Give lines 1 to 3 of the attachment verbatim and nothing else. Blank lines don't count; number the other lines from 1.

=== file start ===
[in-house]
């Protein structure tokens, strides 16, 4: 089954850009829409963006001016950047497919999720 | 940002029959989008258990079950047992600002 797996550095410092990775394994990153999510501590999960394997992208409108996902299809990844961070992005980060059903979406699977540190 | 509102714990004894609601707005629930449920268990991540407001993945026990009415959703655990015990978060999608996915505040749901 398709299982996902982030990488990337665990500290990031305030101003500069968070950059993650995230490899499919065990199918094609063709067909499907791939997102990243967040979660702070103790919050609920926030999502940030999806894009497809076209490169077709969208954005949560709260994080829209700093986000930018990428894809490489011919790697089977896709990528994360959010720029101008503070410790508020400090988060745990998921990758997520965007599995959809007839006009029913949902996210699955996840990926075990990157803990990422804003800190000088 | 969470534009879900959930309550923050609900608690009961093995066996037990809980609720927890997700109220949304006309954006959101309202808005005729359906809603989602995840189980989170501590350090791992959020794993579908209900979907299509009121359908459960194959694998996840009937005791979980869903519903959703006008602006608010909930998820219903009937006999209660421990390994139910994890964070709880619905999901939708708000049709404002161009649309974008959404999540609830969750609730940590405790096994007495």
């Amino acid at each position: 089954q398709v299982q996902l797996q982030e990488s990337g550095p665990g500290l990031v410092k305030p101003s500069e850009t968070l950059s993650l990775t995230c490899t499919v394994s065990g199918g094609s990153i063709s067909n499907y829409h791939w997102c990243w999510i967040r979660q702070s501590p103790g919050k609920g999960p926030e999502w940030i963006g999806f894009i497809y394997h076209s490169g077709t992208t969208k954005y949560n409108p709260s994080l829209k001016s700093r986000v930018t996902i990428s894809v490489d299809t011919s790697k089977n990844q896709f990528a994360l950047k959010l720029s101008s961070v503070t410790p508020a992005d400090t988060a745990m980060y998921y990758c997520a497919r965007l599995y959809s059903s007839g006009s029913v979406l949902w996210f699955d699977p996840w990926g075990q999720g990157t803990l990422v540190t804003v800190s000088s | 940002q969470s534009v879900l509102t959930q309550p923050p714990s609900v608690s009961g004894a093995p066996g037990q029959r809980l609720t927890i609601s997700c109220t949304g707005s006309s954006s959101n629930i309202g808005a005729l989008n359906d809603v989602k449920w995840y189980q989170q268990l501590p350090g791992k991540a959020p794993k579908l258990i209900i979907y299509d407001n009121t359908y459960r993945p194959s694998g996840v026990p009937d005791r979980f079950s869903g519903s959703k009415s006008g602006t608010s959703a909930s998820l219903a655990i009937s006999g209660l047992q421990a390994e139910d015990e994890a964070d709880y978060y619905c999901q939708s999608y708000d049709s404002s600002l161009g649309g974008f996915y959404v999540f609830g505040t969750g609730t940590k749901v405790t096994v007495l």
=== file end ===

[in-house]
């Protein structure tokens, strides 16, 4: 089954850009829409963006001016950047497919999720 | 940002029959989008258990079950047992600002 797996550095410092990775394994990153999510501590999960394997992208409108996902299809990844961070992005980060059903979406699977540190 | 509102714990004894609601707005629930449920268990991540407001993945026990009415959703655990015990978060999608996915505040749901 398709299982996902982030990488990337665990500290990031305030101003500069968070950059993650995230490899499919065990199918094609063709067909499907791939997102990243967040979660702070103790919050609920926030999502940030999806894009497809076209490169077709969208954005949560709260994080829209700093986000930018990428894809490489011919790697089977896709990528994360959010720029101008503070410790508020400090988060745990998921990758997520965007599995959809007839006009029913949902996210699955996840990926075990990157803990990422804003800190000088 | 969470534009879900959930309550923050609900608690009961093995066996037990809980609720927890997700109220949304006309954006959101309202808005005729359906809603989602995840189980989170501590350090791992959020794993579908209900979907299509009121359908459960194959694998996840009937005791979980869903519903959703006008602006608010909930998820219903009937006999209660421990390994139910994890964070709880619905999901939708708000049709404002161009649309974008959404999540609830969750609730940590405790096994007495």
């Amino acid at each position: 089954q398709v299982q996902l797996q982030e990488s990337g550095p665990g500290l990031v410092k305030p101003s500069e850009t968070l950059s993650l990775t995230c490899t499919v394994s065990g199918g094609s990153i063709s067909n499907y829409h791939w997102c990243w999510i967040r979660q702070s501590p103790g919050k609920g999960p926030e999502w940030i963006g999806f894009i497809y394997h076209s490169g077709t992208t969208k954005y949560n409108p709260s994080l829209k001016s700093r986000v930018t996902i990428s894809v490489d299809t011919s790697k089977n990844q896709f990528a994360l950047k959010l720029s101008s961070v503070t410790p508020a992005d400090t988060a745990m980060y998921y990758c997520a497919r965007l599995y959809s059903s007839g006009s029913v979406l949902w996210f699955d699977p996840w990926g075990q999720g990157t803990l990422v540190t804003v800190s000088s | 940002q969470s534009v879900l509102t959930q309550p923050p714990s609900v608690s009961g004894a093995p066996g037990q029959r809980l609720t927890i609601s997700c109220t949304g707005s006309s954006s959101n629930i309202g808005a005729l989008n359906d809603v989602k449920w995840y189980q989170q268990l501590p350090g791992k991540a959020p794993k579908l258990i209900i979907y299509d407001n009121t359908y459960r993945p194959s694998g996840v026990p009937d005791r979980f079950s869903g519903s959703k009415s006008g602006t608010s959703a909930s998820l219903a655990i009937s006999g209660l047992q421990a390994e139910d015990e994890a964070d709880y978060y619905c999901q939708s999608y708000d049709s404002s600002l161009g649309g974008f996915y959404v999540f609830g505040t969750g609730t940590k749901v405790t096994v007495l």